Congress returns to tight deadlines, key votes on Iran deal, Planned Parenthood
Congress returns Tuesday to face several key decisions and short-term deadlines -- including votes on the Iran nuclear deal and a spending bill that if connected to efforts to defund Planned Parenthood creates the potential for another government shutdown.
The House and Senate could vote as early as this week on the Iran deal.
Both GOP-controlled chambers are expected to pass motions of disapproval for the deal. But President Obama is expected to veto the motions and ultimately complete his historic foreign policy deal because neither chamber has the two-thirds majority to override the presidential veto.
Republicans argue the deal, in which Iran will curtail its nuclear development program in exchange for the easing of billions of dollars worth of economic sanctions, gives too many concessions to the rogue nation.
GOP leaders are playing down talk of a government shutdown that's being driven by conservative lawmakers determined to use the spending legislation to strip funds from Planned Parenthood.
Senate Majority Leader Mitch McConnell, in fact, suggested last week that such an effort is pointless because Obama would reject any such bill.
“The way you make a law in this country (is) the Congress has to pass it, and the president has to sign it,” McConnell told WYMT-TV, in his home state.
“The president's made it very clear he's not going to sign any bill that includes defunding of Planned Parenthood -- so that's another issue that awaits a new president hopefully with a different point of view.”
The president must sign a stopgap spending bill by Sept. 30 to keep the federal government fully operational.
Still, Texas GOP Sen. Ted Cruz, a 2016 presidential candidate and one of Congress’ most conservative members, appears to be going ahead with a defunding effort, asking McConnell not to schedule a vote on the issue.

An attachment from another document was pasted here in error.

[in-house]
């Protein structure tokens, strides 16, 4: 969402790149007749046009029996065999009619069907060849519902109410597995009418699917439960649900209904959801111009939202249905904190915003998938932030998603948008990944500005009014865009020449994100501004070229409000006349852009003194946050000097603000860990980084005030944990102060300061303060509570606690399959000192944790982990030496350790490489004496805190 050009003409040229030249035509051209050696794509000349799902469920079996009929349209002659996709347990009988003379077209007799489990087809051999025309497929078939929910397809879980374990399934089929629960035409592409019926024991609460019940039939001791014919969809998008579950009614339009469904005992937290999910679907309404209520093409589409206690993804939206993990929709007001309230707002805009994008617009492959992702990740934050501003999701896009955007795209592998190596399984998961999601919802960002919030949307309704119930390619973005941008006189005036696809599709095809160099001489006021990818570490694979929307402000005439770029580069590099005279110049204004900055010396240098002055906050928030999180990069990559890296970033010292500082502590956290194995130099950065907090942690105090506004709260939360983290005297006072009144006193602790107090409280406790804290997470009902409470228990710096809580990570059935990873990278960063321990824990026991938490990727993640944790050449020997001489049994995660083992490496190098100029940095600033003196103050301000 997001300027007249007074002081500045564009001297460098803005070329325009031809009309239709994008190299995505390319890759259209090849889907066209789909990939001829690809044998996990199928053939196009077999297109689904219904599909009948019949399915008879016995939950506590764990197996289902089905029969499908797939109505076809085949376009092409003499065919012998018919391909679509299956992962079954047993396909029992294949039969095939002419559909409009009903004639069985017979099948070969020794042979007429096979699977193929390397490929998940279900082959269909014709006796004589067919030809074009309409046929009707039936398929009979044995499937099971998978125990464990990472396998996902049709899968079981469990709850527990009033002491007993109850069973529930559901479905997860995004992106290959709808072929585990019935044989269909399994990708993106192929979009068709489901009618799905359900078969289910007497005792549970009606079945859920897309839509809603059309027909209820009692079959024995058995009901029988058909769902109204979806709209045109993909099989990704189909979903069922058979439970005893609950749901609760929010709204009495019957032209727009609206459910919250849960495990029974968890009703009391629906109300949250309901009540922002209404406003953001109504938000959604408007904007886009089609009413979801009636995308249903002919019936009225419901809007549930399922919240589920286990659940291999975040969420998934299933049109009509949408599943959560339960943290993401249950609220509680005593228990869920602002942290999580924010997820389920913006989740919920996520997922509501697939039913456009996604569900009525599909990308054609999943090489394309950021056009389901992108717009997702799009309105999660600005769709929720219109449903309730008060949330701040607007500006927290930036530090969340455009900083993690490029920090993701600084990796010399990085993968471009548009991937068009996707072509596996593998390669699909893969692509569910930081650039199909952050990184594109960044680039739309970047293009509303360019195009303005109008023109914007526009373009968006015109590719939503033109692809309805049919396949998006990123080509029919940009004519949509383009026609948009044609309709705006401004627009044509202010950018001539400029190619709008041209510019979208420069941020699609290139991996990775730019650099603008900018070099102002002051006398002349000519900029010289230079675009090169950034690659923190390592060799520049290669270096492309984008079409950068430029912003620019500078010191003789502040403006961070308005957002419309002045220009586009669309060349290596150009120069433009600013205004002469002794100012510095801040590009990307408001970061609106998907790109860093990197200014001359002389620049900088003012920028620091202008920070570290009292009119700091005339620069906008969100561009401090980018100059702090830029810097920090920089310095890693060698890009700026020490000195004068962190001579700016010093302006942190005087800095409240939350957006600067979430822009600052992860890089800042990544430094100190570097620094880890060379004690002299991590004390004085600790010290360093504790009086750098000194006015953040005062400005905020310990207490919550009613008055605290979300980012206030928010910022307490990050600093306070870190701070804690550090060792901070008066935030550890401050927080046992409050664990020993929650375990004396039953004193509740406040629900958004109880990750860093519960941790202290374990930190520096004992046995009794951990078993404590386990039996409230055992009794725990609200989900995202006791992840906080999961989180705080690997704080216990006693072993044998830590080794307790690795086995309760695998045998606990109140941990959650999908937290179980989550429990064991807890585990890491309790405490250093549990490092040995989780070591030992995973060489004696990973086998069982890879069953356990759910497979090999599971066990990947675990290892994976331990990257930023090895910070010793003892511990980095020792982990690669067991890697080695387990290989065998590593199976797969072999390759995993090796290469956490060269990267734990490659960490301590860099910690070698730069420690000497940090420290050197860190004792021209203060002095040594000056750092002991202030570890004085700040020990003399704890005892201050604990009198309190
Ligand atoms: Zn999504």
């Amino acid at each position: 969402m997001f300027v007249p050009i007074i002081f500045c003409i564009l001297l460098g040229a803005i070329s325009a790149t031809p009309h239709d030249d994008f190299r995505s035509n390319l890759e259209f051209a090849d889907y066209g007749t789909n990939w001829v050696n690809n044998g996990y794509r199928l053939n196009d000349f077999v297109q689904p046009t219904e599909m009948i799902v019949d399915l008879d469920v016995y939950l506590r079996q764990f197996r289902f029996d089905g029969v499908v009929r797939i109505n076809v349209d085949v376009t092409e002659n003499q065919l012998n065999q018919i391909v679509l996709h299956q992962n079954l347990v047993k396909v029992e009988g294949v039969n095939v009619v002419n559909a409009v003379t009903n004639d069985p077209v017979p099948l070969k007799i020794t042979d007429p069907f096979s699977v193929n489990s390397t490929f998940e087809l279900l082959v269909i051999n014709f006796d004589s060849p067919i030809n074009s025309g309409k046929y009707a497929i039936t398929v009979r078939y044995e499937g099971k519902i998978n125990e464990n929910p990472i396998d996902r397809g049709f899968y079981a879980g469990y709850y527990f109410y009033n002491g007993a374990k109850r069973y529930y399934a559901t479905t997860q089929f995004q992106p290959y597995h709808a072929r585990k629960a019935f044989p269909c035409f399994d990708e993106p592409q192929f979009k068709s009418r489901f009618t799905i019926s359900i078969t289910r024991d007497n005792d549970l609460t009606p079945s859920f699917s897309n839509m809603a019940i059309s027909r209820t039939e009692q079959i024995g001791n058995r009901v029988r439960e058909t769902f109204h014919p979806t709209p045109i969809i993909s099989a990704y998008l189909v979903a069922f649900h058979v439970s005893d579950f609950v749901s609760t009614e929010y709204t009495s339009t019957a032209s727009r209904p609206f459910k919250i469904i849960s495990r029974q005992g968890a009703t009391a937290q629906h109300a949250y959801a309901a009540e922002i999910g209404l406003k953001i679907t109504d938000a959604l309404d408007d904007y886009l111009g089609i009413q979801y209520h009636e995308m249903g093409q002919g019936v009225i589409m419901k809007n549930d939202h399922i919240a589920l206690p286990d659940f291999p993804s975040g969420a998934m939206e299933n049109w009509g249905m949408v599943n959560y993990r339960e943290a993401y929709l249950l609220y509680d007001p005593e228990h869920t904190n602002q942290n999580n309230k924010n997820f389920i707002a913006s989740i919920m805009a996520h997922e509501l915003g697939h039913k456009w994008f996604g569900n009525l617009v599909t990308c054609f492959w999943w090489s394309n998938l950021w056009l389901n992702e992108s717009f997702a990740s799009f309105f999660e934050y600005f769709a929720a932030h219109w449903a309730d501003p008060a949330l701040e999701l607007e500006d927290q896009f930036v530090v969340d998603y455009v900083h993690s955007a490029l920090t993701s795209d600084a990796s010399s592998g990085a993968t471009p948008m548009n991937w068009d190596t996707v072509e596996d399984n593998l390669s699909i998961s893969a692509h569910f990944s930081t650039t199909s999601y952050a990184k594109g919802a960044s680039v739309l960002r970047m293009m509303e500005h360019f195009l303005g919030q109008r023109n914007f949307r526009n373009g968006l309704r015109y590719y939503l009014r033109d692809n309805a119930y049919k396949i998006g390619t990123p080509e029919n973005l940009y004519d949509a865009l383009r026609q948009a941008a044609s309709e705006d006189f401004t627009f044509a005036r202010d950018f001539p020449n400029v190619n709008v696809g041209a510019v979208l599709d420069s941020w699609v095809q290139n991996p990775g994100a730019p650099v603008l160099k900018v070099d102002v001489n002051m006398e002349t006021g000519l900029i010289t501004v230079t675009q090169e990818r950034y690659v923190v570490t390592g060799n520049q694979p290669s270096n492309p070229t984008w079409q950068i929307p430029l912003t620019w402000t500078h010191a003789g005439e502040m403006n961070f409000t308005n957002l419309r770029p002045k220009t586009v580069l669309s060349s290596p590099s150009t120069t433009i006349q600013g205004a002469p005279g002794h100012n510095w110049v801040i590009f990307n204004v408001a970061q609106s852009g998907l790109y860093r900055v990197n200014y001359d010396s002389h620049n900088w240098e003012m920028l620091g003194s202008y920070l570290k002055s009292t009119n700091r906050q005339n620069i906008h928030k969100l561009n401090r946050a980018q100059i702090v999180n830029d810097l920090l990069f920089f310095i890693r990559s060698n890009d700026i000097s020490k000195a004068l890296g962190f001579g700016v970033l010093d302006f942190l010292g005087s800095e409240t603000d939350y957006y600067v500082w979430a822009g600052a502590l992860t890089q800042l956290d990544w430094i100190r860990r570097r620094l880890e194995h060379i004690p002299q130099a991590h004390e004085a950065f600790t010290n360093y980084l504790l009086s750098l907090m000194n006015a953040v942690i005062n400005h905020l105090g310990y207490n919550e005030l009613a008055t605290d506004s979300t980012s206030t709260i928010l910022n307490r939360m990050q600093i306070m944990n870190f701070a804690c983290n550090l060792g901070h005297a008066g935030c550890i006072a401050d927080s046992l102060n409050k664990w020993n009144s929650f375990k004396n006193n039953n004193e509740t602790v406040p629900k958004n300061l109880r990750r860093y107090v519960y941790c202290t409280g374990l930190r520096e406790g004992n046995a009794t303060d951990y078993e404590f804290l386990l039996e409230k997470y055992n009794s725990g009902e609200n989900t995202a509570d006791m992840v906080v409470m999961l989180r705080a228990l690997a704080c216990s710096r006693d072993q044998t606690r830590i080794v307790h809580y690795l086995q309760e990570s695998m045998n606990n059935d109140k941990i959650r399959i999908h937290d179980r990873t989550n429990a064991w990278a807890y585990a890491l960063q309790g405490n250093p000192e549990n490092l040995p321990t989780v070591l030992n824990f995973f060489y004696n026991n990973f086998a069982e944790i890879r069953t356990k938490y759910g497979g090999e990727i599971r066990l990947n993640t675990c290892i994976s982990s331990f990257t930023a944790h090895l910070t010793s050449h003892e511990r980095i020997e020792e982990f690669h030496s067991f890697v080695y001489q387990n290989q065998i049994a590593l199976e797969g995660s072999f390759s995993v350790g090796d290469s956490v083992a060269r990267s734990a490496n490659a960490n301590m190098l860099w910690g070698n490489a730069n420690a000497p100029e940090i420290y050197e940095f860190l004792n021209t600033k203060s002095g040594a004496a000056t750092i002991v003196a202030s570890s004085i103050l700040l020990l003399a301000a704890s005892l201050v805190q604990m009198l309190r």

Republicans were blamed for the Cruz-led partial shutdown in 2013 over ObamaCare, but neither party wants to risk being blamed for another one in a presidential election year.
Planned Parenthood is under intense scrutiny after secretly recorded videos raised uncomfortable questions about its practices in procuring research tissue from aborted fetuses.
The first days for Congress, after a roughly eight-week summer break, also are expected to include efforts to increase the government's borrowing authority and avoid a first-ever federal default.
Members also will try to reach a deal on a long-sought highway bill, consider extending roughly 50 tax breaks, pass a defense policy bill that Obama has threatened to veto and renew the Federal Aviation Administration's authority to spend money.
House GOP leaders are expected to try to strip Planned Parenthood of its federal funding without creating the possibility of a shutdown, as Pope Francis plans to speak on Capitol Hill on Sept. 24.
They have been considering separate legislation this month cutting Planned Parenthood's funds, a GOP aide and a lobbyist said.
The leaders hope such a bill, which would advance free of a filibuster threat by Senate Democrats, would satisfy Planned Parenthood's opponents and free up the temporary government funding bill.
Obama would almost certain veto that bill, too. But it would allow Republicans to vote for the changes and make a case for electing a GOP president to institute them.
Facing demands for negotiations to lift domestic agency budgets hit by the return of automatic spending cuts, known as sequester, McConnell has signaled that he is open to talks on a deal that would pair increases for domestic programs with budget relief for the Pentagon.
To get to an agreement, however, Republicans must strike a deal with Obama and his Democratic allies over companion spending cuts elsewhere in the budget to defray the cost of new spending for the Pentagon and domestic programs.
There's a limited pool of such offsets, at least those with an acceptable level of political pain, and considerable competition over what to spend them on.
For instance, McConnell helped assemble a 10-year, $47 billion offsets package to pay for a Senate bill with small increases for highway and transit programs. Democrats are eyeing the same set of cuts to pay for boosting domestic agencies.
No one is underestimating the difficulty in reaching an agreement.
Speculation is growing that Republicans will try to advance a bill that would keep most federal agencies operating at current budget levels, with only a few changes for the most pressing programs. The White House has pledged to block that idea.
One potential glimmer of hope for the talks is that earlier this year Republicans reversed a position they held in talks two years ago and declared that additional defense spending doesn't require companion spending cuts.
Congress also needs to raise the government's $18.1 trillion borrowing cap by mid-November or early December, an uncomfortable prospect for GOP leaders already facing potshots from Tea Party purists and Republican presidential candidates as next year's nomination contests loom.